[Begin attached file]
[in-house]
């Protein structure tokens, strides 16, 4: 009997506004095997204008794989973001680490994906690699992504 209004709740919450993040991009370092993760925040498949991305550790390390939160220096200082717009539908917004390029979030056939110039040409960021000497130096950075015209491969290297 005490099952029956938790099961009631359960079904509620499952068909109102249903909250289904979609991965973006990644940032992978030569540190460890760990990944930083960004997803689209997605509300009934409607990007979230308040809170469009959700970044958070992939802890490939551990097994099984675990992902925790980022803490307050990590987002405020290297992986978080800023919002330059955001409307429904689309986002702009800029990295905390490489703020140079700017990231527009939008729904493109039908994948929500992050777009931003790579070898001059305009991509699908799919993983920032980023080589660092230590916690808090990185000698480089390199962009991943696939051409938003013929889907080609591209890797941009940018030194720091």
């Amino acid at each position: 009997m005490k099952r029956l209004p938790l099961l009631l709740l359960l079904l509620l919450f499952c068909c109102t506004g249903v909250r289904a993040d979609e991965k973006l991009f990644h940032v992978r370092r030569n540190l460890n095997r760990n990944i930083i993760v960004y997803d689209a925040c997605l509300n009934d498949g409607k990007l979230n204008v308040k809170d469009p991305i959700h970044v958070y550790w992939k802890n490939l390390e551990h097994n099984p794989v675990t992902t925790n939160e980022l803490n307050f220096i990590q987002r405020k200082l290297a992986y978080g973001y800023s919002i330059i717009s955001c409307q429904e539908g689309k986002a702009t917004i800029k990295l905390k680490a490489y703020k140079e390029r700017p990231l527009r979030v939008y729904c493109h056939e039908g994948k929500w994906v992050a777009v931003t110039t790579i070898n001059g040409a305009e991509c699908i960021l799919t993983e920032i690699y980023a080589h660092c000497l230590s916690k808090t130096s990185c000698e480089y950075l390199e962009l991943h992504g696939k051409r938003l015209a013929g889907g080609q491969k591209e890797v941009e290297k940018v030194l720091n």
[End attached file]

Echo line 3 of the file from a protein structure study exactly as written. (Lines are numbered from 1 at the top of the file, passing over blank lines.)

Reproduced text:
């Amino acid at each position: 009997m005490k099952r029956l209004p938790l099961l009631l709740l359960l079904l509620l919450f499952c068909c109102t506004g249903v909250r289904a993040d979609e991965k973006l991009f990644h940032v992978r370092r030569n540190l460890n095997r760990n990944i930083i993760v960004y997803d689209a925040c997605l509300n009934d498949g409607k990007l979230n204008v308040k809170d469009p991305i959700h970044v958070y550790w992939k802890n490939l390390e551990h097994n099984p794989v675990t992902t925790n939160e980022l803490n307050f220096i990590q987002r405020k200082l290297a992986y978080g973001y800023s919002i330059i717009s955001c409307q429904e539908g689309k986002a702009t917004i800029k990295l905390k680490a490489y703020k140079e390029r700017p990231l527009r979030v939008y729904c493109h056939e039908g994948k929500w994906v992050a777009v931003t110039t790579i070898n001059g040409a305009e991509c699908i960021l799919t993983e920032i690699y980023a080589h660092c000497l230590s916690k808090t130096s990185c000698e480089y950075l390199e962009l991943h992504g696939k051409r938003l015209a013929g889907g080609q491969k591209e890797v941009e290297k940018v030194l720091n």